However, Central Council are bringing a motion to Congress this month, proposing the deletion of the new rule, which would mean the end of the clock-hooter idea.

Why so? A committee which looked into the practicalities of the system, expressed reservations. Fine, said Central Council, let's scrap it. Of course, their response should have been a terse: "Bring us solutions, not problems." After all, this was an instruction from Congress, the supreme ruling authority, not a request.

As for the hardy annuals involving club fixture planning and young player overload, if everyone in the GAA agrees they are serious issues, why can't they be solved?

Who or what are the malign forces that prevent it? It's not as if rival sports bodies are casting a mischievous spanner in the works.

Albert Reynolds may well have been right about the little things. The GAA knows all about them.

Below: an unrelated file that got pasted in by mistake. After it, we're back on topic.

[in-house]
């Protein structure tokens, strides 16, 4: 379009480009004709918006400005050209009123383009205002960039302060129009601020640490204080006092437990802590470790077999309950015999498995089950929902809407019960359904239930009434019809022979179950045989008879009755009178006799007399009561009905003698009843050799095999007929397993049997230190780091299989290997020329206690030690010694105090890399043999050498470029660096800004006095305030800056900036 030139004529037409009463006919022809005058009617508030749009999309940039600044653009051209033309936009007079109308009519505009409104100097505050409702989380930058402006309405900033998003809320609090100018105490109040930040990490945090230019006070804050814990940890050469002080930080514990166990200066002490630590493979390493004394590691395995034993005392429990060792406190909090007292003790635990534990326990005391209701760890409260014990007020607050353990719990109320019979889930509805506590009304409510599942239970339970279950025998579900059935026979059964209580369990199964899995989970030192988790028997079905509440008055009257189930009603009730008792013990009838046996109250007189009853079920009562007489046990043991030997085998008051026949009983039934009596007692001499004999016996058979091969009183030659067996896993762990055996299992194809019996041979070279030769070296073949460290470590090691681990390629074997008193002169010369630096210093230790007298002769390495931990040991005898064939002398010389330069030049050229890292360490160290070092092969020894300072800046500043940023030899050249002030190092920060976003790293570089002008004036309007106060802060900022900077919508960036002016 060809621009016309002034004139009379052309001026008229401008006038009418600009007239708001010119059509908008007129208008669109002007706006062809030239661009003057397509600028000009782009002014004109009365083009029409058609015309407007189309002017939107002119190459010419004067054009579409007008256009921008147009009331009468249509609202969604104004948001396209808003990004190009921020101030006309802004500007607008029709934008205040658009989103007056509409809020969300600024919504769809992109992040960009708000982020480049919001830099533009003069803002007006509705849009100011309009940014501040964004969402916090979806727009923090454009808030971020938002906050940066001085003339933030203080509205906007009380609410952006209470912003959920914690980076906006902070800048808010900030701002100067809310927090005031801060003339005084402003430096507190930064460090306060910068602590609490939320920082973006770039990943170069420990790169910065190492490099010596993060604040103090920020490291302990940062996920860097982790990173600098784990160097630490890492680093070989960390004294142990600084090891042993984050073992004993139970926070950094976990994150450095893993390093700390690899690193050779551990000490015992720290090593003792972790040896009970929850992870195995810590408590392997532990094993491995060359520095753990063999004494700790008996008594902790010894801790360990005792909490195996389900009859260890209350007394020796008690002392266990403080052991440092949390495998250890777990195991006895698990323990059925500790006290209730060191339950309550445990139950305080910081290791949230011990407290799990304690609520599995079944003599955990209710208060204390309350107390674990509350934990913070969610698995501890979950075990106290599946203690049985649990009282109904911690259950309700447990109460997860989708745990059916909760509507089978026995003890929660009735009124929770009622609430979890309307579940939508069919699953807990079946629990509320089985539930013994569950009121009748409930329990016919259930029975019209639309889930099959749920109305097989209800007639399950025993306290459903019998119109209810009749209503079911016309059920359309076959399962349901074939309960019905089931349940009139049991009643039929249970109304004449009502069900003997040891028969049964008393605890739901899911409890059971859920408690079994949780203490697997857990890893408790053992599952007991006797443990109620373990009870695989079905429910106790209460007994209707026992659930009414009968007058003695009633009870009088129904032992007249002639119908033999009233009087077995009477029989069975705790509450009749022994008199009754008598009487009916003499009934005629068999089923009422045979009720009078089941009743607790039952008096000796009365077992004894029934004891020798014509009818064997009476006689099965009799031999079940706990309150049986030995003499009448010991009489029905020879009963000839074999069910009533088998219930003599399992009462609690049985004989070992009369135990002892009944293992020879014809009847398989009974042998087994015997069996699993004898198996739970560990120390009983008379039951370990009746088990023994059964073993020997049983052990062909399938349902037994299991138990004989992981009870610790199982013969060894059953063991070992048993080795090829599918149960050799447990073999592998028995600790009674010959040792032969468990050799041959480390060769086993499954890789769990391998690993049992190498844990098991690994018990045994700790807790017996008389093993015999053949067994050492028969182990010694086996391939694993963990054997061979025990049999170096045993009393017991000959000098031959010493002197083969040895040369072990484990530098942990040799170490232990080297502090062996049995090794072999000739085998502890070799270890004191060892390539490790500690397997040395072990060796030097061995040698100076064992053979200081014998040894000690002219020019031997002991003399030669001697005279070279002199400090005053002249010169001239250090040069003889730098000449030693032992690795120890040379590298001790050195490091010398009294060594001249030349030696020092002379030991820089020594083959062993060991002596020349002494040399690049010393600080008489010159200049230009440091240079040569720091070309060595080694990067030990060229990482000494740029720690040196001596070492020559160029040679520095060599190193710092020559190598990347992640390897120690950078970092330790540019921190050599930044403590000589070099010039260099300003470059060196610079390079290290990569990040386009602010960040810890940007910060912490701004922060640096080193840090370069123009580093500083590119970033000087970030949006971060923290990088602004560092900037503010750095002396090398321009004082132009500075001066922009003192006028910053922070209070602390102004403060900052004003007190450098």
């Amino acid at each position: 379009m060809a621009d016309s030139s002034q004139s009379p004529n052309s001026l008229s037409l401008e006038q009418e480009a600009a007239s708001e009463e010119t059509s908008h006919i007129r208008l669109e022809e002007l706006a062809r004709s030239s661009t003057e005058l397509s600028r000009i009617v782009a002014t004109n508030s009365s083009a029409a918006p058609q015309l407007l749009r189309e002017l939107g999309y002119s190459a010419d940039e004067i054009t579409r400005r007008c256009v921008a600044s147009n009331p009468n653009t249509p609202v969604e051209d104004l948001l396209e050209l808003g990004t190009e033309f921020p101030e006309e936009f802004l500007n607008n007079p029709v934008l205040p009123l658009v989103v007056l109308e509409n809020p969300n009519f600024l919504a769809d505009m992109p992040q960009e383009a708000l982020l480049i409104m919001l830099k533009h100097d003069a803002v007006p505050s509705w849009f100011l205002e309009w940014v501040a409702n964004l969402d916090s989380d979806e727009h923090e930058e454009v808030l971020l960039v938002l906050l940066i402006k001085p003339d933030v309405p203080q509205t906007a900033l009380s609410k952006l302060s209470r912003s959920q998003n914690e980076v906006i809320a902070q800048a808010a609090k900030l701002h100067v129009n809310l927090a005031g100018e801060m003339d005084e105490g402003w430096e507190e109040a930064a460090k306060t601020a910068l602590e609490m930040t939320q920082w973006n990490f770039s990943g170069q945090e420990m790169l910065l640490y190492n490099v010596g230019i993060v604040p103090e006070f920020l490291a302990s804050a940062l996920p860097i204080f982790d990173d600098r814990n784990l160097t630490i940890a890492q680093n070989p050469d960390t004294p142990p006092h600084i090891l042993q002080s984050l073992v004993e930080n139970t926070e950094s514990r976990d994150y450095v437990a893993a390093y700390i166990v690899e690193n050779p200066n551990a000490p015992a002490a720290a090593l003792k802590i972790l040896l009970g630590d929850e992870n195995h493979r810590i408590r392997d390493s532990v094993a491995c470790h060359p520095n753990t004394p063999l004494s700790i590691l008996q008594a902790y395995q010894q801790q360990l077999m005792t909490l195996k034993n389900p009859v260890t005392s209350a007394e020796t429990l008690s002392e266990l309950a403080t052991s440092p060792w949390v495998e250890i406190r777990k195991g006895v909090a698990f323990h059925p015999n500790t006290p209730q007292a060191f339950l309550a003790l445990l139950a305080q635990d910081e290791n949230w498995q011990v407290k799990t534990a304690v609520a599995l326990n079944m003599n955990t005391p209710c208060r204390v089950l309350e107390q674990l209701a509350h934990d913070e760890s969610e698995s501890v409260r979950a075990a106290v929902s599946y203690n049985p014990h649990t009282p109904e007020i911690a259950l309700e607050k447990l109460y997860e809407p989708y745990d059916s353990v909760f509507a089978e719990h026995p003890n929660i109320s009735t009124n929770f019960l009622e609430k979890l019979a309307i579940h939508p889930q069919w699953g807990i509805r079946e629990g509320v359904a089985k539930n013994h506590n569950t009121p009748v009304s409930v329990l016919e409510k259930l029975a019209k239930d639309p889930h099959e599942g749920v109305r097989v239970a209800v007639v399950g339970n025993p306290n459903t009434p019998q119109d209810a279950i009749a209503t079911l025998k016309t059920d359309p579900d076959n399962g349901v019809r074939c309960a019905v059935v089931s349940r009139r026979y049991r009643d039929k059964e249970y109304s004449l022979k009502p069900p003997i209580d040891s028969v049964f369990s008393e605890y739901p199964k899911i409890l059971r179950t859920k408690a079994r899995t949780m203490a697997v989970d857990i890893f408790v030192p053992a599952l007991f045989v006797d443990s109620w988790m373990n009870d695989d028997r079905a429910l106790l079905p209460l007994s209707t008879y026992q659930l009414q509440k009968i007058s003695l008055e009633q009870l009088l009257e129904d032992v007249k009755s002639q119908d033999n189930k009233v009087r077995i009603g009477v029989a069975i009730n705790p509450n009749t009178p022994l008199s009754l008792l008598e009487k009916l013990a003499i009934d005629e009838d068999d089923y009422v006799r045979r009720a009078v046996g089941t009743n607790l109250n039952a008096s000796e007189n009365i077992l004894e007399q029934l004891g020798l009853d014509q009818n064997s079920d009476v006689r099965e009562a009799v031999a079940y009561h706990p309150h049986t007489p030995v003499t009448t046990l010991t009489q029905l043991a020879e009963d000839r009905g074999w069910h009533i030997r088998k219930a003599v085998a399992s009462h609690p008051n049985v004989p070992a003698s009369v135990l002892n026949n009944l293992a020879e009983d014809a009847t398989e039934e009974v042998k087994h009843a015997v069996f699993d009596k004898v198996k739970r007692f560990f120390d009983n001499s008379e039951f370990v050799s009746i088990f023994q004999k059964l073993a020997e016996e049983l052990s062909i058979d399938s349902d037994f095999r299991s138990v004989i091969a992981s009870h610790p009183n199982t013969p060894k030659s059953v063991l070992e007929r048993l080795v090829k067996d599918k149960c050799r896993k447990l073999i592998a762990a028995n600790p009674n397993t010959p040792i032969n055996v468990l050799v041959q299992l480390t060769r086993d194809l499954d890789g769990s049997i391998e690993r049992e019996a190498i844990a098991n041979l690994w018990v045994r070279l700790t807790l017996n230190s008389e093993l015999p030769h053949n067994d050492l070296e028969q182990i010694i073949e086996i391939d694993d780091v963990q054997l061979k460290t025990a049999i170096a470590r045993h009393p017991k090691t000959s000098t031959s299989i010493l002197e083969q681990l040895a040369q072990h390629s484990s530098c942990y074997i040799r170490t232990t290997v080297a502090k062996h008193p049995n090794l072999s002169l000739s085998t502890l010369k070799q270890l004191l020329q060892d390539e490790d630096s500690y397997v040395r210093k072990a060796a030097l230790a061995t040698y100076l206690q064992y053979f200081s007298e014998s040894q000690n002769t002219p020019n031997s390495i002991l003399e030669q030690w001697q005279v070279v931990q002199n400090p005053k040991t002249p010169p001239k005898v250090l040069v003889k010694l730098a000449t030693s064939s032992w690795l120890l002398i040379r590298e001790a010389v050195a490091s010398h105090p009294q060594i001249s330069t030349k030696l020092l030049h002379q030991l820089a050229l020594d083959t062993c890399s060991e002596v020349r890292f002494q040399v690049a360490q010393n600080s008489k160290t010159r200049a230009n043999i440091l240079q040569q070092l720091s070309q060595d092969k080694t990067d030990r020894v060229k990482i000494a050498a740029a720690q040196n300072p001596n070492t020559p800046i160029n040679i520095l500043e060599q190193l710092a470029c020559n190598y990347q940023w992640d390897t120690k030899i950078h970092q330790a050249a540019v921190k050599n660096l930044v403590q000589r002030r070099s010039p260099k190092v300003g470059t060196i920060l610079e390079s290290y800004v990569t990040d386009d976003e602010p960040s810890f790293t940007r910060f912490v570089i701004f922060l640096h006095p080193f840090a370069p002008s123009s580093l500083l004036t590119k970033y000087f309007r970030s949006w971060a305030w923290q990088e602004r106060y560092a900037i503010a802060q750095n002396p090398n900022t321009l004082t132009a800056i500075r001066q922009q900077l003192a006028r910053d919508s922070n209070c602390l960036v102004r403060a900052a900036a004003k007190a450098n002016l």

Black card blues can take blame for lower scoring rate

Hopefully, it was a one-off and not a sign of things to come. The scoring rate in last weekend's Allianz Football League was down considerably on the 2014 first round.

The average drop across the 16-match programme was four points per game. All four sections were down on last year, with Division 4 suffering the biggest decrease, dropping an average of 7.5 points per game.

The overall goal return dropped by 14 on 2014 on a weekend when 15 counties failed to score any goals.

Is the difference in scoring between the two opening weekends down to the application (or should that be non-application) of the black card rule?

It came into effect in January 2014, creating a wariness among players as they feared its consequences. That, inevitably, helped attackers, which boosted the scoring figures.